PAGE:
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  • Writer's pictureSarah Jane Connop

Being Cruel to Cane Toads

Few invasive species generate the kind of abhorrence that the Gold Coast community feels towards the cane toad. As a rule we hate them; it'd be un-Australian of you to sympathise with them. This animosity I suspect is largely influenced by the toad's appearance, and let's face it the fella's ugly as sin. But is this really a valid excuse to perform hideous acts of animal cruelty upon this unfortunate creature?

Edited Image 2014-11-5-19:41:17

Green Tree Frog & Cane Toad at Fingal Head, NSW

On and off for the last few months I've been asking people about their feelings towards cane toads, and most people agree, they are terribly useful for practising your golf swing or your hockey hit, cricket swing and various other energetic swings that result in toads flying across the suburbs on a Summers night. And I make no excuses for my friends, family and even highly respected academics, last week I went to hear a talk about frogs where my most admired university professor spoke about how toads can improve your driving. And to be clear he wasn't talking about avoiding them on the road, personally I don't see how swerving to hit cane toads could possibly make you a better driver. Just the other day I listened to a 'nice' old neighbour describe how she massacres toads by chopping them up with giant tree secateurs, apparently she's had years of practice. Having grown up on the Gold Coast, I can say that toads have been a conspicuous part of landscape here for almost as long as I can remember. And getting hold of a toad to perform heinous crimes upon it was not difficult for bored street youth. As a child I was unfortunate to witnessed a group of boys in the street pour flammable liquid on a toad before setting it alight. I remember watching in horror as the terrible little thing hopped panicking and burning to death down the road. So this sort of barbaric torture of toads has been going on for quite some time, and I'd go as far as to say that it's become an acceptable social norm. But I am convinced that if it were any other creature, these stories would incite community uproar.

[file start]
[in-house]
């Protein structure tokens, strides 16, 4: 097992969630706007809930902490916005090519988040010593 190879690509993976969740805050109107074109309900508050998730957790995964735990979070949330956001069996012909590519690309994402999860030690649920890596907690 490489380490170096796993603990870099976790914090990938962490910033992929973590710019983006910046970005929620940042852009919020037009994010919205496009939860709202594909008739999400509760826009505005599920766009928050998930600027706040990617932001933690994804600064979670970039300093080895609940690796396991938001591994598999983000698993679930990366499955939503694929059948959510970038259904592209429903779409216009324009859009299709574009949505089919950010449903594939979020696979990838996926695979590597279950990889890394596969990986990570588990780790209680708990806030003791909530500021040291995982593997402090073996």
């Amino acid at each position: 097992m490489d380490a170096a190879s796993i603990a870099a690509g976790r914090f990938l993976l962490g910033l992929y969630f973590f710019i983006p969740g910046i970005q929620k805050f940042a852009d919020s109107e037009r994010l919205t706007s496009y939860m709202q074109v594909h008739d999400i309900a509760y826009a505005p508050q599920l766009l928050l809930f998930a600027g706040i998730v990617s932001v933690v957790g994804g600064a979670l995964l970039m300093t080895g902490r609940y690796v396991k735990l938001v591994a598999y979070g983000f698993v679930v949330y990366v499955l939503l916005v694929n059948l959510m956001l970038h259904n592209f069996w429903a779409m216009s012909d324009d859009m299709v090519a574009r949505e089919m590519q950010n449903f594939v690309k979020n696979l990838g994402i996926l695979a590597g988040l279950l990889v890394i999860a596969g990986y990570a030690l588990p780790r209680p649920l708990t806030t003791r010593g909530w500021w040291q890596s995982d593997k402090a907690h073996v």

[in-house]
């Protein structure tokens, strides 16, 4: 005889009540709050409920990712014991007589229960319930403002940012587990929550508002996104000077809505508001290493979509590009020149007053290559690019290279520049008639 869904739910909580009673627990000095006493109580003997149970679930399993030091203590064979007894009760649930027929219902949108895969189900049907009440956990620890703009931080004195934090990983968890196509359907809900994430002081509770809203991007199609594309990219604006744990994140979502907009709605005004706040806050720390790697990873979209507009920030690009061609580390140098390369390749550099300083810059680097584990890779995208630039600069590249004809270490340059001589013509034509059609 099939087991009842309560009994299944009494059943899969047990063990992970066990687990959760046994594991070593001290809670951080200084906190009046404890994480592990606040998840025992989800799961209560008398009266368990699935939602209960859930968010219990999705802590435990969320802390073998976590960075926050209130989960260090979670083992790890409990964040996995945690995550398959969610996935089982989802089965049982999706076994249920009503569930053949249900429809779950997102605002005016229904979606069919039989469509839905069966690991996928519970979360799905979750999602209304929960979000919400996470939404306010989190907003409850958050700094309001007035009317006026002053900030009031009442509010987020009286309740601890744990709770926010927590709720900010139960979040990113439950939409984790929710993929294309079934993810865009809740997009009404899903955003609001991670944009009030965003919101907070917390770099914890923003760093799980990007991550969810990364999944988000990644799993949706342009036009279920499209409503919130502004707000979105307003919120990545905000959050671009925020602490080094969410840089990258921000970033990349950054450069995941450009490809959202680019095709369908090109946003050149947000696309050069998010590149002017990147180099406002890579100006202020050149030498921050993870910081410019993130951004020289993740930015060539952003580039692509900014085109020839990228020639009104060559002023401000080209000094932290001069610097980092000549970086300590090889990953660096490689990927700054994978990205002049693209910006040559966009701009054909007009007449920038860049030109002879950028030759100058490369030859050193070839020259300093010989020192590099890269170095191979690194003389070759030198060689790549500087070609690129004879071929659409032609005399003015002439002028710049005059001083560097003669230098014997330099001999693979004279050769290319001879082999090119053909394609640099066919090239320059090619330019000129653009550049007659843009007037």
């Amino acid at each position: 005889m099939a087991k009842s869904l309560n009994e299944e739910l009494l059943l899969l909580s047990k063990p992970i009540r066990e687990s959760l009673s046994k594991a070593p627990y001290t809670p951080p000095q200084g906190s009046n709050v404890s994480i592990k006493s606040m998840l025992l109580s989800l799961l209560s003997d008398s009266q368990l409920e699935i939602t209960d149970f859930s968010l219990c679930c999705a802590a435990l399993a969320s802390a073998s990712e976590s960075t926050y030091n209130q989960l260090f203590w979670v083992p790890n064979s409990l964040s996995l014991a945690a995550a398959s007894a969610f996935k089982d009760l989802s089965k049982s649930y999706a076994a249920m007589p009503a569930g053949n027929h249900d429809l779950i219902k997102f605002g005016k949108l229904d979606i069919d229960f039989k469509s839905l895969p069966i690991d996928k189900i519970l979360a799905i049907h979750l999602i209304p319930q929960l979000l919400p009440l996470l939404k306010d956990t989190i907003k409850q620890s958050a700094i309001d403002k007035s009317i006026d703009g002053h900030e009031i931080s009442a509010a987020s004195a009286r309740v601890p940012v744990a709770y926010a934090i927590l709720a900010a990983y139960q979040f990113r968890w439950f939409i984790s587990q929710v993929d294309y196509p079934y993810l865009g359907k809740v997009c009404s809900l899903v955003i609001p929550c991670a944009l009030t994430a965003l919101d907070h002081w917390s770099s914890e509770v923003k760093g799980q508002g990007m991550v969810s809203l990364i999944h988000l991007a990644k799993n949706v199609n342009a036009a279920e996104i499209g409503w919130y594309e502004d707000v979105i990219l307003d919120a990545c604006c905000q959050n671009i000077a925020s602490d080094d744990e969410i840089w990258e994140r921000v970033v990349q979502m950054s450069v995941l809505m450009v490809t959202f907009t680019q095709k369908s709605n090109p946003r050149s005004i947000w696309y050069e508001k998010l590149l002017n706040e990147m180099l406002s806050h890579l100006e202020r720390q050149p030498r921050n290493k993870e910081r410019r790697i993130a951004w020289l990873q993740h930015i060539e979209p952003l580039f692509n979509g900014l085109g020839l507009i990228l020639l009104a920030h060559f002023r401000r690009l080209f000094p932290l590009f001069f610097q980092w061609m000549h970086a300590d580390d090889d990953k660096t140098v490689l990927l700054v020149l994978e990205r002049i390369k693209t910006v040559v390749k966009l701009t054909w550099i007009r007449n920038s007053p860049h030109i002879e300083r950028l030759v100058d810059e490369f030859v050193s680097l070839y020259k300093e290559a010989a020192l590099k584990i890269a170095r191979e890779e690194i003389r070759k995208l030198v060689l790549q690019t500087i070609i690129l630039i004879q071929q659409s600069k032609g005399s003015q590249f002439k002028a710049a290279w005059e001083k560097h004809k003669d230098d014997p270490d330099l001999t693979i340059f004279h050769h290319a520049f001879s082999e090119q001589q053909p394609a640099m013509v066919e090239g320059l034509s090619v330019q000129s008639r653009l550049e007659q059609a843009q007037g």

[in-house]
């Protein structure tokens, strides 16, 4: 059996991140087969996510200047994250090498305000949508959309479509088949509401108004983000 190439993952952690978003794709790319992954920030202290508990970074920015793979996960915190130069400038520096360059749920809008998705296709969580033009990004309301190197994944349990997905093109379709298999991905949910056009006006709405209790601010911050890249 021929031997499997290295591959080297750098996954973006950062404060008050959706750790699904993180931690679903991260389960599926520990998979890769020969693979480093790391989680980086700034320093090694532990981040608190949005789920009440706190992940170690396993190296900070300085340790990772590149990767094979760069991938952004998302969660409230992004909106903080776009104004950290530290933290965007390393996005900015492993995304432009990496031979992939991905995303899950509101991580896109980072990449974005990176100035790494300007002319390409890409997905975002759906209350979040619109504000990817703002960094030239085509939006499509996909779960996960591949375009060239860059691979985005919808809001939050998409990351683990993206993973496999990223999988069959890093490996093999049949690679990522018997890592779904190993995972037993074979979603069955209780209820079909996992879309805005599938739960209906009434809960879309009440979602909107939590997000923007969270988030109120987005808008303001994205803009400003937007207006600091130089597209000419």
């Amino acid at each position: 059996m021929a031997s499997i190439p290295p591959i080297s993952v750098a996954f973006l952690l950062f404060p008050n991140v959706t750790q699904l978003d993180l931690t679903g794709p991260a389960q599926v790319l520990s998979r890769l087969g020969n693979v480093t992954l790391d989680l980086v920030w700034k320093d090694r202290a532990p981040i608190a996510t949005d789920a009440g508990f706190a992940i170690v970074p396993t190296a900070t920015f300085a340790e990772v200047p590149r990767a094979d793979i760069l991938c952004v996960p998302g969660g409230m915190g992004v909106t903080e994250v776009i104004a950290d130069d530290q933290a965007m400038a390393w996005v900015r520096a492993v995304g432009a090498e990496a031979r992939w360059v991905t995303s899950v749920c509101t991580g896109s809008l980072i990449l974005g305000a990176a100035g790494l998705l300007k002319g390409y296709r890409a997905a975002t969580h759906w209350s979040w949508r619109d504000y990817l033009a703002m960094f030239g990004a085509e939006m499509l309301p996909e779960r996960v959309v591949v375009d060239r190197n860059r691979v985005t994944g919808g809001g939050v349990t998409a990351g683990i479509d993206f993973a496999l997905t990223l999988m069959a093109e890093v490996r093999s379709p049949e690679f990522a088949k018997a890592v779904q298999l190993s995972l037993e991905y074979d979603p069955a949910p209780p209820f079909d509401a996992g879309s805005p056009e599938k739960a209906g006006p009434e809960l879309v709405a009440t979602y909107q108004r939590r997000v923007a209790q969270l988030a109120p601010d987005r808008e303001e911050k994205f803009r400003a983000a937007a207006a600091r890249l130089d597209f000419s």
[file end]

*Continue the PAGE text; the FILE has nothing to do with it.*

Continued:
Ever wondered if that ugly toad feels pain? They most certainly do! In 2011, I assisted with a study that was looking at the pain experience by toads when they have a toe chopped off [1]. Sounds a bit strange I know, but this happens to be a common practice for marking free-living frogs in capture/recapture studies. I can tell you with confidence that toads feel pain and will sulk about it (having their toe chopped off) longer than some people do after the amputation of a digit. How then do you suppose they feel when you set a fire cracker off in their mouths?

Do Aussies enjoy being cruel to cane toads? Certainly many of the people I asked couldn't help, but chuckle whilst relaying their experiences mutilating these living creatures. Listening to these stories often left me feeling quite disturbed. If you are one of those persons that's been cruel to cane toads and felt a twang of guilt or regret afterwards, the good news is you're not a psychopath! But jokes aside, your family or friends may think it's acceptable behaviour, but it's animal cruelty no matter which way you spin it.

1. Narayan, E.J et al. (2011) Urinary corticosterone responses to capture and toe-clipping in the cane toad (Rhinella marina) indicate that toe-clipping is a stressor for amphibians. General and comparative endocrinology 174.2: pp. 238-245

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